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I have a lot of violets in the front lawn, that are pretty now, but I want to encourage the grass to grow, too.  This year I am trying not to think too much about weeds in the lawn, since I know they are good for the insects and bugs, which are the foundation of life on our planet.

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At the woods, at the end of the block, I found some cut-leaved toothwort blooming.  It is at edge of the lot where no mowing is happening.  Yay for spring wildflower diversity!

Bluebird, Sapsucker and Tree Swallows

The yard is slowly greening up and I am doing various early spring chores.  This blog is getting to be more and more about birds, though, as I wander around the nearby forests and grasslands on birding adventures.

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Eastern bluebird (Sialia sialis)

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As Dan was taking these bluebird pictures we could actually see the bird singing.  I went to a program on birding by ear at the Sand Ridge Audubon Society on Friday, so now I am noticing bird calls more, though still can’t identify many.

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Male yellow-bellied sapsucker (Sphyrapicus varius).  I saw my first ever yellow-bellied sapsucker in our yard in the last two weeks and saw another one in the forest preserve yesterday.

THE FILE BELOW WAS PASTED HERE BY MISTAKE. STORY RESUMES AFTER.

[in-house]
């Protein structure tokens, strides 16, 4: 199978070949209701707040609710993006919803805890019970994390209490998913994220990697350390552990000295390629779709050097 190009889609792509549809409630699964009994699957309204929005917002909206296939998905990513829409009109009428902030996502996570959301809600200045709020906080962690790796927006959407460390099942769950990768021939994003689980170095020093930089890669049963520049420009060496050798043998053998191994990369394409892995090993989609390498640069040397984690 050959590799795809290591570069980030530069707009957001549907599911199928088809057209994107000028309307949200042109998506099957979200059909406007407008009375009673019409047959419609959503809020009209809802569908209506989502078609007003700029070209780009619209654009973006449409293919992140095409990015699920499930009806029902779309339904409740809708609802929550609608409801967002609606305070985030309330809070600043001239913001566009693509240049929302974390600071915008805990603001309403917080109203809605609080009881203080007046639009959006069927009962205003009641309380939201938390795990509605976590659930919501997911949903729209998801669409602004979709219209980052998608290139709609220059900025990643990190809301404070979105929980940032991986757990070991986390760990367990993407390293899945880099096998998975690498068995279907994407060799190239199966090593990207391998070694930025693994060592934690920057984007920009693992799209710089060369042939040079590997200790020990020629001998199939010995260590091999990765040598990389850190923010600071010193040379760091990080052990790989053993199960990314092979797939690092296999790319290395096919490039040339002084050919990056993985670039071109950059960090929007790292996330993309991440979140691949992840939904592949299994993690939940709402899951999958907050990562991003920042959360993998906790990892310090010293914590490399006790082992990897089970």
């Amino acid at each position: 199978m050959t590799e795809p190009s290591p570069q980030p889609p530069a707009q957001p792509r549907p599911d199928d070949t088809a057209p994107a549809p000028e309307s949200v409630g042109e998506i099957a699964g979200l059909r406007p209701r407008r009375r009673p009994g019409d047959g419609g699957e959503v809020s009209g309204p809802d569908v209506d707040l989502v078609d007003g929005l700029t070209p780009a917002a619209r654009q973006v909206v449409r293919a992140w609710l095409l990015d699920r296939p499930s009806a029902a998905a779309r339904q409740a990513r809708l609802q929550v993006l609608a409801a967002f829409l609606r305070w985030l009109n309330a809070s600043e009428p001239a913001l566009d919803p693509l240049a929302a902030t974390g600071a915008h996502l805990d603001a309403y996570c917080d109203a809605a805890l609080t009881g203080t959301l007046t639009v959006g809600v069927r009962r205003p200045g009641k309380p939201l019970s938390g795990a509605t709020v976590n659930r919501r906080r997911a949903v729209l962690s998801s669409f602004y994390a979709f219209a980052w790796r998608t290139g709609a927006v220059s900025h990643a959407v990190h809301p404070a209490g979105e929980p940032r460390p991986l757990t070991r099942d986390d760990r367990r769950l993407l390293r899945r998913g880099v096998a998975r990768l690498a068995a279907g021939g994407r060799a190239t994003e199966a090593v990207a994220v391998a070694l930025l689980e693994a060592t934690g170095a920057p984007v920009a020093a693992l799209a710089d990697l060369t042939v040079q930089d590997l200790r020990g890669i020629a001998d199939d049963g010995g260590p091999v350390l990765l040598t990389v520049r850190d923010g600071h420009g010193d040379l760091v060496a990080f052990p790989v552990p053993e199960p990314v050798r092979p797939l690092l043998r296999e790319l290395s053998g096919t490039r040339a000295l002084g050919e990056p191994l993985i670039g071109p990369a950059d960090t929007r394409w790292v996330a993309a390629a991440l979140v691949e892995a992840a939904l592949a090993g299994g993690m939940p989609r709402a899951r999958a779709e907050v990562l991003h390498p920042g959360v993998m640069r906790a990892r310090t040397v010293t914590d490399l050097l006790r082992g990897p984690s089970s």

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Closer look at yellow-bellied sapsucker

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This is a yellow-bellied sapsucker in our yard a week ago.  It just pecked a hole in our chinquapin oak tree.

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Female northern cardinal (Cardinalis cardinalis).  The cardinals are nesting in our yard.

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The trail along the slough at the Little Red Schoolhouse yesterday.

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Just to the right of the trail is the slough.

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It looks like the tree swallows are back and have found a home.

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Tree swallow (Tachycineta bicolor)

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I think this is some kind of veery or thrush.

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Another shot of my mystery bird with a white eye ring, and some speckles on the chest.

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Can you see the adult bald eagle with the white head working on a fish lunch?  I watched a few eagles as Sag Slough one day, but I did not have enough zoom to get a clear view all the way across the water.

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Sunset at Orland Grasslands.  I went twice to see if I could find a woodcock, but no luck.  The first time I was in the wrong place and the second time they had completed a prescribed burn, so I am sure the woodcocks had relocated.  Still, I ended up with a gorgeous sunset!